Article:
To say what a ``leading term'' is, we need to be able to order the monomials in some way. The amounts to the same thing as ordering the set . What is an ``ordering''?
We shall only be interested in orderings on the monomials. In this case, there are some other conditions we shall want to add.
The following example is one of the most commonly used monomial orderings.
Another perspective: Think of as the letter ``a'', as the word ``aa'', ..., as the letter ``b'', as the word ``ab'', ... .In general, we think of as the word having ``a''s, followed by ``b''s, ... . We say if the word for occurs before the word for in the dictionary.
The proof is omitted (see Cox, Little, O'Shea [CLO], Proposition 4, Chapter 2, §2, for example).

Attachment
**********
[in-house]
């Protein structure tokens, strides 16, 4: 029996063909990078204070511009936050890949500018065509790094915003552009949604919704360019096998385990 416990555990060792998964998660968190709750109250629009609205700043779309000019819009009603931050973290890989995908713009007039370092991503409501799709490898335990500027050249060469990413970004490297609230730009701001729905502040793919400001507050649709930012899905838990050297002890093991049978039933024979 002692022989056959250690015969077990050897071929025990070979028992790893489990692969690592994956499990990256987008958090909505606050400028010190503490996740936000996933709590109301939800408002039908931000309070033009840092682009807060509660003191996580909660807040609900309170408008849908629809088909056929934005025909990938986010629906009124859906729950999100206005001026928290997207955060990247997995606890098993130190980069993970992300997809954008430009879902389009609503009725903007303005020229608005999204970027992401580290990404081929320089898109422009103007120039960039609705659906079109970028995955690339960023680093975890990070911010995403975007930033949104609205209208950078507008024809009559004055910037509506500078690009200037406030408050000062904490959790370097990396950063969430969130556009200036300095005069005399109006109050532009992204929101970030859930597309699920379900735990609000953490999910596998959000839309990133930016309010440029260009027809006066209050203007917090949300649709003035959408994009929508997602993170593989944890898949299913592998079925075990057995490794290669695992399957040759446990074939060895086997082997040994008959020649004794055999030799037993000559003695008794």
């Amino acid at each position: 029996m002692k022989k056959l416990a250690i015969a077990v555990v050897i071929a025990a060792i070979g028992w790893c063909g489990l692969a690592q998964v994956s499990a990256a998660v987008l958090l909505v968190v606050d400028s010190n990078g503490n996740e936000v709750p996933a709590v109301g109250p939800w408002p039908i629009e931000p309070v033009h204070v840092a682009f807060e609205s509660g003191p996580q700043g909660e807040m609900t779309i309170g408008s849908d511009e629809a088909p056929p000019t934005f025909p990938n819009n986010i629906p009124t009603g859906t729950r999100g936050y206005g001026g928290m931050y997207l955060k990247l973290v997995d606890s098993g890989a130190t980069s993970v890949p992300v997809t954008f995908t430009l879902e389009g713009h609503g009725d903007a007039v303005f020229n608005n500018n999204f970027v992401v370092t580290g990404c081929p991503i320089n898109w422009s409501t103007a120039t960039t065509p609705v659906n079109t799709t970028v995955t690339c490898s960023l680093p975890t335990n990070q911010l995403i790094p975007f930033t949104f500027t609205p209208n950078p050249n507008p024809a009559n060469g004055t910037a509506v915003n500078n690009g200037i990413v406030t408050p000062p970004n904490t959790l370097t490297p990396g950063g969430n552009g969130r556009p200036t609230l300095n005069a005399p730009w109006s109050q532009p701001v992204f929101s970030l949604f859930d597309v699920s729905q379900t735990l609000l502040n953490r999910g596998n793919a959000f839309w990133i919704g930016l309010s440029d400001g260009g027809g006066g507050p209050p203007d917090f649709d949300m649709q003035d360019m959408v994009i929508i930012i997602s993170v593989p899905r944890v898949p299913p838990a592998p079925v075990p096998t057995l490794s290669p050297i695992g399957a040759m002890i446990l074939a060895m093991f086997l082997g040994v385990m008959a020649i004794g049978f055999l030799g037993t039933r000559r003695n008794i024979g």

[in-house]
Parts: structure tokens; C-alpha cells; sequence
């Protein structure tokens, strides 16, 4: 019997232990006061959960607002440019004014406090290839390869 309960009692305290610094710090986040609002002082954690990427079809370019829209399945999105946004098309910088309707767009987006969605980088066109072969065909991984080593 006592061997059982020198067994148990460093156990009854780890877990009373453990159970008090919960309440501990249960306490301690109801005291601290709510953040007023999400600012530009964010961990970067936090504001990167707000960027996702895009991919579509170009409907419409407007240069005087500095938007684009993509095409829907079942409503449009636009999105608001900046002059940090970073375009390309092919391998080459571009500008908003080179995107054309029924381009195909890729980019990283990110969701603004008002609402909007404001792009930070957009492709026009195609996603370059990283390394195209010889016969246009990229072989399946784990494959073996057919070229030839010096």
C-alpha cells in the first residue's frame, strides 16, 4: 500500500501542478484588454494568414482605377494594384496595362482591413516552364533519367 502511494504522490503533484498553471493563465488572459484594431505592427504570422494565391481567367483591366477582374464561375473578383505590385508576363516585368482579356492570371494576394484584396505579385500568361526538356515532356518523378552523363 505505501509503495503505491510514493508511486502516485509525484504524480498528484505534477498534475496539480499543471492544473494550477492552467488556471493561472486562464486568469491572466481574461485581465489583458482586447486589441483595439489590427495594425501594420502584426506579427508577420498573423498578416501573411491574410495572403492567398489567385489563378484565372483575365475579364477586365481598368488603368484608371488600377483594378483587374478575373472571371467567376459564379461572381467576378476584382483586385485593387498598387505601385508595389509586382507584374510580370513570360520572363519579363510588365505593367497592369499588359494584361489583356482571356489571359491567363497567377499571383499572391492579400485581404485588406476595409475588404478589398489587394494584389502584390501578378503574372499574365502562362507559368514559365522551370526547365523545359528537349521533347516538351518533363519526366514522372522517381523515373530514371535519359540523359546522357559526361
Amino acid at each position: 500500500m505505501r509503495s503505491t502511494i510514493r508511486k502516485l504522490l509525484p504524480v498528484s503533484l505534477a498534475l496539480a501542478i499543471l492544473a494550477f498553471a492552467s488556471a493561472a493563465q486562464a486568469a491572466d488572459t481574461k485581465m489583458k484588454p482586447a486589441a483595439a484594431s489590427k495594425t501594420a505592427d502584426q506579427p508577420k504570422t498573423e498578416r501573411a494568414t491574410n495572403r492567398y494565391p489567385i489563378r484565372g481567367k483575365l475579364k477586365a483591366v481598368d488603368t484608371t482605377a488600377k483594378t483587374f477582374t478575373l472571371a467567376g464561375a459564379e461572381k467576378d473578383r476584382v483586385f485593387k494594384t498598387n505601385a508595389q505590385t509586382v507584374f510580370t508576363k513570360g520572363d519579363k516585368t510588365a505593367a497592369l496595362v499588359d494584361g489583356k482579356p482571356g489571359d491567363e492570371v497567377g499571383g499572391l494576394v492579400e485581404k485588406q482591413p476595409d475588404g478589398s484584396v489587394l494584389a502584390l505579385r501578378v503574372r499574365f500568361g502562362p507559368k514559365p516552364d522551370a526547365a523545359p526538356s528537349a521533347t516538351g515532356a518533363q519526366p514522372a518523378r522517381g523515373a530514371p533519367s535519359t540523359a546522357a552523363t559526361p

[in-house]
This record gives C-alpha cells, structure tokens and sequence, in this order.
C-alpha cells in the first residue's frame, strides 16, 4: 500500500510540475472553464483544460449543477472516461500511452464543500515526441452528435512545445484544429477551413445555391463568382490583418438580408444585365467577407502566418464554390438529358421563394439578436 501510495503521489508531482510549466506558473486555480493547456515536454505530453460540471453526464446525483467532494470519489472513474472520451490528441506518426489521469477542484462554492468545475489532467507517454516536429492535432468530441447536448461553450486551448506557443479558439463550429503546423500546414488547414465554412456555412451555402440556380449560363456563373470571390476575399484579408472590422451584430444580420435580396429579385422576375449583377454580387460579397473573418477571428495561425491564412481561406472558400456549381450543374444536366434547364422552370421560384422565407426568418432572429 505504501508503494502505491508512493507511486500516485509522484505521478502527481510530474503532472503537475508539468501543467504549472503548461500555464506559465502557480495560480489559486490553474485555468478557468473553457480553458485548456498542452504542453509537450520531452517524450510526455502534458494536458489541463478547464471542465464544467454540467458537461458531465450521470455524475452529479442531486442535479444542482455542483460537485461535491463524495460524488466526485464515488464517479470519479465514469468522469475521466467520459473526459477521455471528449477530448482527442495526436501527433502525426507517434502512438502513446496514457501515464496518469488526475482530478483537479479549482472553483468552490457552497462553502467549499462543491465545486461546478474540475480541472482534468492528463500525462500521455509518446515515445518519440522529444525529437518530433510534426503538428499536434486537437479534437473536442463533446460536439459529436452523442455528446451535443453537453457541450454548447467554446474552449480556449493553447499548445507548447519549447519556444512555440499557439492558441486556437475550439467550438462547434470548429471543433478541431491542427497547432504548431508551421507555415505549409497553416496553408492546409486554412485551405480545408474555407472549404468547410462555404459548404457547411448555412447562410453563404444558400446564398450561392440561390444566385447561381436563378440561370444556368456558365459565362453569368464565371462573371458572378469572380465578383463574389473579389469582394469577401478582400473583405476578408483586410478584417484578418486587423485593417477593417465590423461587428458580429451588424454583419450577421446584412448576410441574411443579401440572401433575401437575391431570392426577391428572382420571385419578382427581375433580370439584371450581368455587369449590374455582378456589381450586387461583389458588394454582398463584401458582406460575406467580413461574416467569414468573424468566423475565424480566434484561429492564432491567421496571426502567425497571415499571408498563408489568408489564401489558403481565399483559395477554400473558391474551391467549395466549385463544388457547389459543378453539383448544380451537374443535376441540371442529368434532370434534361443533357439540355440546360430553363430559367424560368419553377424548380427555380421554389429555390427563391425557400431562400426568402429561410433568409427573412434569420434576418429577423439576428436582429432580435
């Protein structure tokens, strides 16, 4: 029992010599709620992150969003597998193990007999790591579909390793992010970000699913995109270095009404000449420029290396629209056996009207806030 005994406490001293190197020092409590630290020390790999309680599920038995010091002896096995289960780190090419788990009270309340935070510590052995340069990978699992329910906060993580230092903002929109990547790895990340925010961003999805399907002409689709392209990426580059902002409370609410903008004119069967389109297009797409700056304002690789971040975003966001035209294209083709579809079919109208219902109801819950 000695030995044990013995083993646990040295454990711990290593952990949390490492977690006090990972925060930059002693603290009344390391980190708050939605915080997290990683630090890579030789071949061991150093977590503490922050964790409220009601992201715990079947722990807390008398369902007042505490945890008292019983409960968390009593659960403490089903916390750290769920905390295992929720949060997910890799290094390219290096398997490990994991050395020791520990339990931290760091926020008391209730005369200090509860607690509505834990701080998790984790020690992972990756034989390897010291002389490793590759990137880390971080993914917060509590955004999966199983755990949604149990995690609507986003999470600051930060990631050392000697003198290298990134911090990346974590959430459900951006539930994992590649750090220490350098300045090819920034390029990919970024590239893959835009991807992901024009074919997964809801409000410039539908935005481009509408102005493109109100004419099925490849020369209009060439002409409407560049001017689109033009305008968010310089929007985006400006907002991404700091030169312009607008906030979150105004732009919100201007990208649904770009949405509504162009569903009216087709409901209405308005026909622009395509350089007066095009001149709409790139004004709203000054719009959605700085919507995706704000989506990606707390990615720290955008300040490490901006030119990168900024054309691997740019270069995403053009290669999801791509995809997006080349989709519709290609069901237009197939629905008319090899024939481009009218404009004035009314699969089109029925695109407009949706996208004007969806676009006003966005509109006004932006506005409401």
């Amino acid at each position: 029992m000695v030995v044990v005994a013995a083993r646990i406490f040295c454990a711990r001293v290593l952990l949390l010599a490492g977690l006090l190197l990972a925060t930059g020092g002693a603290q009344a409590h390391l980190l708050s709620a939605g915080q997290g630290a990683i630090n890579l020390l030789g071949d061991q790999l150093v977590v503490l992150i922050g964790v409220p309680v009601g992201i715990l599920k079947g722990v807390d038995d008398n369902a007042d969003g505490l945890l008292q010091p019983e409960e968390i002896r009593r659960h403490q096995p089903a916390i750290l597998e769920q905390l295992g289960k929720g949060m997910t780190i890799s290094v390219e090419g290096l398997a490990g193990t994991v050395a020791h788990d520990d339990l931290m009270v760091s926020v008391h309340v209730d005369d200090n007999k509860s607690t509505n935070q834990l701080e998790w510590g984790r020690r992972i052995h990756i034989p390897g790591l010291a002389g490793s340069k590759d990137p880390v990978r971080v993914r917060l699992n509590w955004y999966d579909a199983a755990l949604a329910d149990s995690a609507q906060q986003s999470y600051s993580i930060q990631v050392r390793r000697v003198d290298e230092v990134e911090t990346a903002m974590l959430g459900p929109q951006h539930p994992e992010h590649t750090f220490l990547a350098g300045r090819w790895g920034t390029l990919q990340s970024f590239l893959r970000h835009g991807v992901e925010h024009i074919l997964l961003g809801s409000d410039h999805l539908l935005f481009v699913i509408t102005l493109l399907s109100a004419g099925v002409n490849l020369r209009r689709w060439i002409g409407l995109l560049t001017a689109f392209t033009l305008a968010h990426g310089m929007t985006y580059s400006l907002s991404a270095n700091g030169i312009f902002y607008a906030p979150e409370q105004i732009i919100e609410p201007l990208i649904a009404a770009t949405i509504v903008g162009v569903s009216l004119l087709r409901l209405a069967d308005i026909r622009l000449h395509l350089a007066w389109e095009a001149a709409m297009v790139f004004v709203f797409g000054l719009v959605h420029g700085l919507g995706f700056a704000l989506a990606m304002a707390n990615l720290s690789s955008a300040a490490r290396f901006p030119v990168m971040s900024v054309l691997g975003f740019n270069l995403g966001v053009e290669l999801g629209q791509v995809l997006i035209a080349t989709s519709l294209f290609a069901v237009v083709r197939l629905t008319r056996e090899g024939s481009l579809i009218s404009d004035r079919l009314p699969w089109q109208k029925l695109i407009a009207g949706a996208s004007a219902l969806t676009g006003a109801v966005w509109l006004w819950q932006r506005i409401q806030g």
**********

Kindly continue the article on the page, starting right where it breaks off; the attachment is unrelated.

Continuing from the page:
The following example is another one of the most commonly used monomial orderings.
where , or, if and . This ordering is called the graded lexicographical ordering or degree ordering, denoted if there is an ambiguiuty.
This proof is also omitted.
Let be a fixed monomial ordering on . We define leading term of (with respect to ) to be the largest of the monomial terms occurring in the expression for with respect to . Since the leading term is used so often, we introduce a short-hand notation for it. For , let denote the leading term of (with respect to ).